There are actual Games going on now, folks. The Cleveland Cavaliers are looking like they were supposed to look. Golden State beat Dallas at home by double digits, after falling behind by 24 in the first quarter. The New York Islanders (?) might be the best team in hockey after being a laughingstock for decades. The consensus top player in college professional hoop is a big man who is on a well-known program. And if none of that floats your boat, there's the looming scandal monster that is Boston trying to land the  unmitigated fraud machine that is the Olympics, when no local political group, or the general public, wants anything to do with it. (No city in the world should want anything to do with the Olympics; it makes the World Cup look like sound fiscal planning.)

Instead, people live in the past of the only sport they care about. One that just had the worst year for the league in decades in every meaningful measure, except for the only measure that matters.

Money and ratings.

Which seemingly are better for Not Game over Game now, and Replay over Live, and Rehash over All...

Thursday, February 5, 2015

My Alma Mater, Syracuse, Takes The Pipe

Mr. Charm
Today, Syracuse University took the lead before the NCAA wolves, self- imposing a ban on post-season play for the men's basketball team this year. The hope is that by taking the hit on their own, they'll keep the NCAA from making the penalty worse, and show themselves as cleaning their own house, rather than having to make the NCAA clean it for them.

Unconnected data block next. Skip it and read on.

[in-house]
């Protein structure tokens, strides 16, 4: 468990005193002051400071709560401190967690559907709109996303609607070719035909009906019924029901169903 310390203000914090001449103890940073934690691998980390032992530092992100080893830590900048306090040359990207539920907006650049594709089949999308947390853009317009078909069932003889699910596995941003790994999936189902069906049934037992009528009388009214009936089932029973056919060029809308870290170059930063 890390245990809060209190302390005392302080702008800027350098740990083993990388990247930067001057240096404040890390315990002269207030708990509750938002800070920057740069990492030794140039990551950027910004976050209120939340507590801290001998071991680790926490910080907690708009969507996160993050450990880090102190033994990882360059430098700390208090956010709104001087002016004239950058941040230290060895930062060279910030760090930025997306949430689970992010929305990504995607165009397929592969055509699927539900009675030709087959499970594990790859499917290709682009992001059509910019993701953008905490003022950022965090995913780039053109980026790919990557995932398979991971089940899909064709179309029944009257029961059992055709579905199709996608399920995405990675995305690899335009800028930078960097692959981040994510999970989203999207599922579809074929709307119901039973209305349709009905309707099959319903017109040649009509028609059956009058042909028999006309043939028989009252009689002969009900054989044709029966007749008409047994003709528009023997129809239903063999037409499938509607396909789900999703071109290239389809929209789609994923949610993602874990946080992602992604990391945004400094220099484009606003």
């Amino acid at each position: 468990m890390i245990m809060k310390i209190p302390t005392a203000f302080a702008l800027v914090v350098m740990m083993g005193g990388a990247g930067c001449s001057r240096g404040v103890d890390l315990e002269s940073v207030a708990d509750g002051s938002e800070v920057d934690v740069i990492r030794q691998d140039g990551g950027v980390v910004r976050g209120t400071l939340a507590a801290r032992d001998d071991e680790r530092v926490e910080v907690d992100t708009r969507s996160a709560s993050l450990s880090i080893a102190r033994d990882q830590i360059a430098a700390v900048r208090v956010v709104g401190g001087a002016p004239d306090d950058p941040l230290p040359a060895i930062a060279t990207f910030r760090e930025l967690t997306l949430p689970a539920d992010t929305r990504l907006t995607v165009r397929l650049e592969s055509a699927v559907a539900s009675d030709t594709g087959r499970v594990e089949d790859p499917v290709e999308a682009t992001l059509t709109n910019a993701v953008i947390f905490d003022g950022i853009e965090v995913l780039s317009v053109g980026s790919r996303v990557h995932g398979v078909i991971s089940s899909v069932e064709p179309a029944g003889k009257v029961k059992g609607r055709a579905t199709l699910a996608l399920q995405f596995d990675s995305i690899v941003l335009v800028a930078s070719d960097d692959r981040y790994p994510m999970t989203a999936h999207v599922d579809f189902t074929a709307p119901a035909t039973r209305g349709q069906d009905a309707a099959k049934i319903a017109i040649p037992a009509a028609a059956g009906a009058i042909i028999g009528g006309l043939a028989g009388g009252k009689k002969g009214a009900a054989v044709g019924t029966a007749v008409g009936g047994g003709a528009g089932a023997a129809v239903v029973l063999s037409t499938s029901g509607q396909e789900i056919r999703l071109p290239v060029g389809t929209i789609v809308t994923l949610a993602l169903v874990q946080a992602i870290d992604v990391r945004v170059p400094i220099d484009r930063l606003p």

What did they do to bring on such scandal? Well, Fab Melo turns out to be not much of a scholar-athlete (shocking!), and James Southerland probably got paid, and the fact that I didn't fall asleep while writing that sentence makes me feel awesome about my level of professionalism, and your level of tolerance. Saying that professional sports hosted by colleges is corrupt is like finding health code violations in food trucks. In Fallujah. On some level, I think you are coming for the corruption and disease, in that it adds a certain thrill to the experience.

Head coach Jim Boeheim has been at the school for 39 years (!), so there's no way that he wasn't part of the problem... but it's also very likely that he's not going to just up and leave over this. He's too close to 1,000 wins, won't want to go out like this, has been involved in enough Team USA and media tongue baths to not get too broiled, and is an institution in town, mostly because he finally won the damn tournament with the Single Year Of Carmelo Anthony a decade ago. There's no obvious successor after the Bernie Fine scandal (and the less said about that, the better), though I'm sure there would be any number of name brand options within minutes, given how many Orange have had strong careers in the Association and elsewhere.